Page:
Lung cancer screening may accelerate the shift of the lung cancer stage from an advanced incurable stage toward an early curable disease, which may improve survival.
Stage Shift Improves Lung Cancer Survival: Real-World Evidence
This study discovered that the annual lung cancer mortality in Taiwan significantly decreased after LDCT clinical trial in 2015. The real-world data in NTUH also revealed that the 5-year survival of lung cancer has improved substantially from 2006 to 2019, along with a significant diagnostic shift from late to early-stage of lung cancer.
Lung cancer is the global leading cause of cancer death. Taiwan initiated several health policies including smoking cessation, precision therapy, and low-dose computed tomography (LDCT) screening in 1997. We aimed to investigate the effect of public policies on lung cancer survival.
We retrieved the nationwide cancer registry from the Ministry of Health and Welfare to evaluate the smoking prevalence and lung cancer incidence and mortality from 1994 to 2020. We also conducted a retrospective analysis of clinical characteristics and survival on 17,298 patients with lung cancer from 2006 to 2019 using the National Taiwan University Hospital database.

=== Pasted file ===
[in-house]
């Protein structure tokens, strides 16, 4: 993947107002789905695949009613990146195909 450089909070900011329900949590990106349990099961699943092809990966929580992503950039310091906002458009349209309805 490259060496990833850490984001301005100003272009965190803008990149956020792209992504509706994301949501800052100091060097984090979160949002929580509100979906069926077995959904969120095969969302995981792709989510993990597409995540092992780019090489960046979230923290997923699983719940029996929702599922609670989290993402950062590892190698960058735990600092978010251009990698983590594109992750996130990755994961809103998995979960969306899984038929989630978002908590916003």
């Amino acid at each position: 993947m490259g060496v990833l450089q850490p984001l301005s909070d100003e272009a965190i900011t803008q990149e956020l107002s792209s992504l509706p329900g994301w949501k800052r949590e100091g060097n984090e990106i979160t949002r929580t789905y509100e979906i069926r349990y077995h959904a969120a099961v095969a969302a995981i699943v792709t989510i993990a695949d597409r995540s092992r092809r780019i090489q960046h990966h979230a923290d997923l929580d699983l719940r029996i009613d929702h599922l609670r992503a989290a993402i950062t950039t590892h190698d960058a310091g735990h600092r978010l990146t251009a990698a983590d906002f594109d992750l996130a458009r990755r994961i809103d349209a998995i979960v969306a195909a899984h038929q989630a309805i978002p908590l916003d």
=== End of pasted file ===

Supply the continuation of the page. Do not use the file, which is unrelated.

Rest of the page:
Taiwan initiated an anti-smoking campaign in 1997, reimbursed tyrosine kinase inhibitors since 2004, and conducted an LDCT screening trial in 2015. Lung cancer incidence keeps rising but the annual percent change in mortality rate gradually decreased from 0.41% to −2.41%. The National Taiwan University Hospital data revealed that the 5-year survival substantially improved from 22.1% in 2006 to 2011 to 54.9% in 2015 to 2020. Improvement was observed in all stages, especially late stages (stage III: from 17.2% to 35.2%; stage IV: from 7.9% to 16.5%). Furthermore, a remarkable shift in cancer stage was observed (stage 0, I, and II increased from 19.3% to 62.8%, and stage III and IV decreased from 70.9% to 33.8%). The prominent improvement in survival was primarily driven by the stage shift from advanced to localized, potentially curable disease.
This real-world evidence suggested an association between improved survival and LDCT screening and the diagnostic shift from late to early-stage of lung cancer, highlighting the importance of early detection for lung cancer control.